NEW YORK — The beating was turning ugly about 10 minutes into the second set of Friday’s US Open semifinal between Rafael Nadal and Juan Martin del Potro. Nadal was in a fury, breaking del Potro’s spirit, as well as his serve.
The world No. 1 was playing like a man who had a point to prove, and perhaps he did.
Del Potro, who had beaten Nadal the past two times they played, including here in 2009, had morphed into the darling of the tournament.
He had already eliminated No. 3 seed Federer in the quarterfinals earlier this week, leaving Nadal set up to become a punch line in Delpo’s developing human-interest story.
Instead, Nadal turned del Potro into a punching bag, advancing to Sunday’s final against Kevin Anderson with a fierce win 4-6, 6-0, 6-3, 6-2.
“I was playing so-so at the beginning of the tournament, and I have been playing better and better every day,” Nadal said after the 2-hour, 32-minute shellacking. “I wake up today and say to myself, ‘Today is the day that I need to play with the right energy, and I need to increase the level of my game.’ A lot of times, I know that and it didn’t happen. But today it happened. I was playing at the right level to win that match. I’m very happy.”
Earlier in the tournament, Nadal had reasons other than the state of his game to be dissatisfied. Although he was top-ranked, he often seemed like a foil for Federer. Would Federer win his third Grand Slam of the year, perhaps beating Nadal for a fourth consecutive time this season in a battle of rivals in renaissance?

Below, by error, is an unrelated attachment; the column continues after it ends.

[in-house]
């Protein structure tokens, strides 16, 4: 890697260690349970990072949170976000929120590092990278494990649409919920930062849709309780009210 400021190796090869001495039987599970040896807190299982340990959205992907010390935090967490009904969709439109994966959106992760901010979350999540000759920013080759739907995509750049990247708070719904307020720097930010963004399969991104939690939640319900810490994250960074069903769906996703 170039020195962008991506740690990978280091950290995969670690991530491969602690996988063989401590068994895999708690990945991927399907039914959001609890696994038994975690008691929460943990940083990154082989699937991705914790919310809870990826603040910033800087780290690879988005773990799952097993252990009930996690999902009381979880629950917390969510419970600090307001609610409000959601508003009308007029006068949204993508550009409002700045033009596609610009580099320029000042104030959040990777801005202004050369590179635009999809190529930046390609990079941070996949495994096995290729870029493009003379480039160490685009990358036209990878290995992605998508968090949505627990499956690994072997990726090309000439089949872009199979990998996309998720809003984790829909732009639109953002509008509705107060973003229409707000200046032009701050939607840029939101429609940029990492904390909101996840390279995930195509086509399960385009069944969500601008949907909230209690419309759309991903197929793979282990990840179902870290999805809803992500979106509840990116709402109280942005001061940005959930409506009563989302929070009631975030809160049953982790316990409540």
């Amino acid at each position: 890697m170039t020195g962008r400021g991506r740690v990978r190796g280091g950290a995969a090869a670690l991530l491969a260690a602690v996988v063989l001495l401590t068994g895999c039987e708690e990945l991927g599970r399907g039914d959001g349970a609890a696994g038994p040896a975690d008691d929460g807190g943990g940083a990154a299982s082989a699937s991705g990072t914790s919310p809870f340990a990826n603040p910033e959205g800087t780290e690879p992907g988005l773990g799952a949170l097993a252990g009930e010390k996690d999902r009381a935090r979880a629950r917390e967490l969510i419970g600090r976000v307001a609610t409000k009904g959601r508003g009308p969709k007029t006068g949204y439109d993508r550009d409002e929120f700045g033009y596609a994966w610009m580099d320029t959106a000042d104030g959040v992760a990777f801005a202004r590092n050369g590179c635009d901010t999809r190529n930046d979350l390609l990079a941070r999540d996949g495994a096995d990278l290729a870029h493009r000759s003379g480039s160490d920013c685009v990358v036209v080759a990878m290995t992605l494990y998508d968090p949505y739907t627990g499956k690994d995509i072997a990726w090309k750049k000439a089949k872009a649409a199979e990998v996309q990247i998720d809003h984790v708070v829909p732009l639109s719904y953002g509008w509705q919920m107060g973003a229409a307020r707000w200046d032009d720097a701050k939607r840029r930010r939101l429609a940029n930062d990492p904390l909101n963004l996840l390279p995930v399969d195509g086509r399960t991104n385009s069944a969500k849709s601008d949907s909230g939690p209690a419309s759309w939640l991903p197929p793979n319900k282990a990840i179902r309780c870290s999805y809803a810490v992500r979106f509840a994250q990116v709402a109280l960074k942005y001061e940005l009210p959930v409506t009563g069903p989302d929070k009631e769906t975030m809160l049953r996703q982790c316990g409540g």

But it was the 6-foot-6 del Potro on the other side of the net, a player who wallops the ball every bit as painful as his backstory.
By the start of the third game, that familiar “Ole, Ole, Ole, Del-po, Del-po” chant resounded in Arthur Ashe stadium. Everyone loves Delpo, but Nadal has known comparable frustration, having missed seven Grand Slam events with injury. This year, he has also been emerging from a dreadful slump, playing with replenished intensity and urgency.
However, the urgency that animated the first set was the pace of del Potro’s forehand. Nadal followed the playbook in the first 10 games, poking away at the backhand his opponent was trying to hide. But he realized after losing the set that the strategy played right into Delpo’s hands.
“I decided to change completely to play much more forehands down the line,” Nadal explained. “Then I was more unpredictable and he was in more trouble, because he didn’t know where to go.”
The immediate success of the strategy emboldened and unleashed Nadal. Soon his forehands were wicked, dipping shots seeking the lines. His serves were like carefully aimed darts. A famous fussbudget who usually takes all his allotted time between points, Nadal played at a brisk pace, keeping the Argentine titan across the net gasping for air — and grasping for straws.
The main problem for del Potro is that his wrist surgeries have left him with a compromised backhand that isn’t the deadly instrument it once was. It’s a solid, reliable shot, but he doesn’t have the requisite confidence in it.
“I think it was the first time I was dominated by him,” del Potro said. “But it’s the first time we played without a good backhand on my side.”
Even a Novak Djokovic-grade backhand might not have been enough to stop Nadal on this cool and breezy evening in Queens. A two-time champion at this event, Nadal has known great success, as well as great frustration, on the floor of Arthur Ashe Stadium.
He last won the tournament in 2013, but he hasn’t been beyond the fourth round since until this season. Pundits are reluctant to pick him to win because his dominance on clay has often left him vulnerable during the summer hard-court season.
Nadal has one match remaining to prove his point, against a raw-boned ace machine, the 6-foot-9 Anderson. The South African is in his first Grand Slam final. After his win earlier in the day, Anderson climbed into the player guest box to celebrate with his team, a ritual usually reserved for the champion.
The way Nadal is playing, perhaps it was better that Anderson took his shot at the rite. Because Sunday, he could end up looking an awful lot like a beaten-down del Potro.